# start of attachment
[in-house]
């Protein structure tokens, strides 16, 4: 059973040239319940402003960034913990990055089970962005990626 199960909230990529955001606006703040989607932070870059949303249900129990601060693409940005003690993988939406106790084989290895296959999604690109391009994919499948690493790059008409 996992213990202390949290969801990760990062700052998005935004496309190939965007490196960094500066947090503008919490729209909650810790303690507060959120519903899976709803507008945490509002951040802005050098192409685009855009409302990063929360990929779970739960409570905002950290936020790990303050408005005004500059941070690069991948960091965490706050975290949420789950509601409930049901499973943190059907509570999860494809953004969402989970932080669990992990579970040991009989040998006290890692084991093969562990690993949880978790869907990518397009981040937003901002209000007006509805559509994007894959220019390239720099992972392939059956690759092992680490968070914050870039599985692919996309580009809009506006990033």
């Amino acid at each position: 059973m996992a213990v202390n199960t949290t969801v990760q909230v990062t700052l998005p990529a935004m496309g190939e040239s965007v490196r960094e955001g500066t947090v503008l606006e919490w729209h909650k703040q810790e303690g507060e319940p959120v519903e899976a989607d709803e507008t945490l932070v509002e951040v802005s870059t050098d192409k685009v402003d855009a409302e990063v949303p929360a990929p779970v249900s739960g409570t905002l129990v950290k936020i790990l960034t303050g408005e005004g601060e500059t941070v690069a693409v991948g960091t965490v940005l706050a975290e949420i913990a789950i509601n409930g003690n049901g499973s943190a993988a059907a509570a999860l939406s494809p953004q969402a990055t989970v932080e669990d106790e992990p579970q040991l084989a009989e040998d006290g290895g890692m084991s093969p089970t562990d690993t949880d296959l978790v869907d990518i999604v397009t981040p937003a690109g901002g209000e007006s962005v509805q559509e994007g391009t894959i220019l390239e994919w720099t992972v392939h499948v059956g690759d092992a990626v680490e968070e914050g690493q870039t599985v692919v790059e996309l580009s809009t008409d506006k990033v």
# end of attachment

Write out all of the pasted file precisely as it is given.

[in-house]
């Protein structure tokens, strides 16, 4: 059973040239319940402003960034913990990055089970962005990626 199960909230990529955001606006703040989607932070870059949303249900129990601060693409940005003690993988939406106790084989290895296959999604690109391009994919499948690493790059008409 996992213990202390949290969801990760990062700052998005935004496309190939965007490196960094500066947090503008919490729209909650810790303690507060959120519903899976709803507008945490509002951040802005050098192409685009855009409302990063929360990929779970739960409570905002950290936020790990303050408005005004500059941070690069991948960091965490706050975290949420789950509601409930049901499973943190059907509570999860494809953004969402989970932080669990992990579970040991009989040998006290890692084991093969562990690993949880978790869907990518397009981040937003901002209000007006509805559509994007894959220019390239720099992972392939059956690759092992680490968070914050870039599985692919996309580009809009506006990033």
């Amino acid at each position: 059973m996992a213990v202390n199960t949290t969801v990760q909230v990062t700052l998005p990529a935004m496309g190939e040239s965007v490196r960094e955001g500066t947090v503008l606006e919490w729209h909650k703040q810790e303690g507060e319940p959120v519903e899976a989607d709803e507008t945490l932070v509002e951040v802005s870059t050098d192409k685009v402003d855009a409302e990063v949303p929360a990929p779970v249900s739960g409570t905002l129990v950290k936020i790990l960034t303050g408005e005004g601060e500059t941070v690069a693409v991948g960091t965490v940005l706050a975290e949420i913990a789950i509601n409930g003690n049901g499973s943190a993988a059907a509570a999860l939406s494809p953004q969402a990055t989970v932080e669990d106790e992990p579970q040991l084989a009989e040998d006290g290895g890692m084991s093969p089970t562990d690993t949880d296959l978790v869907d990518i999604v397009t981040p937003a690109g901002g209000e007006s962005v509805q559509e994007g391009t894959i220019l390239e994919w720099t992972v392939h499948v059956g690759d092992a990626v680490e968070e914050g690493q870039t599985v692919v790059e996309l580009s809009t008409d506006k990033v």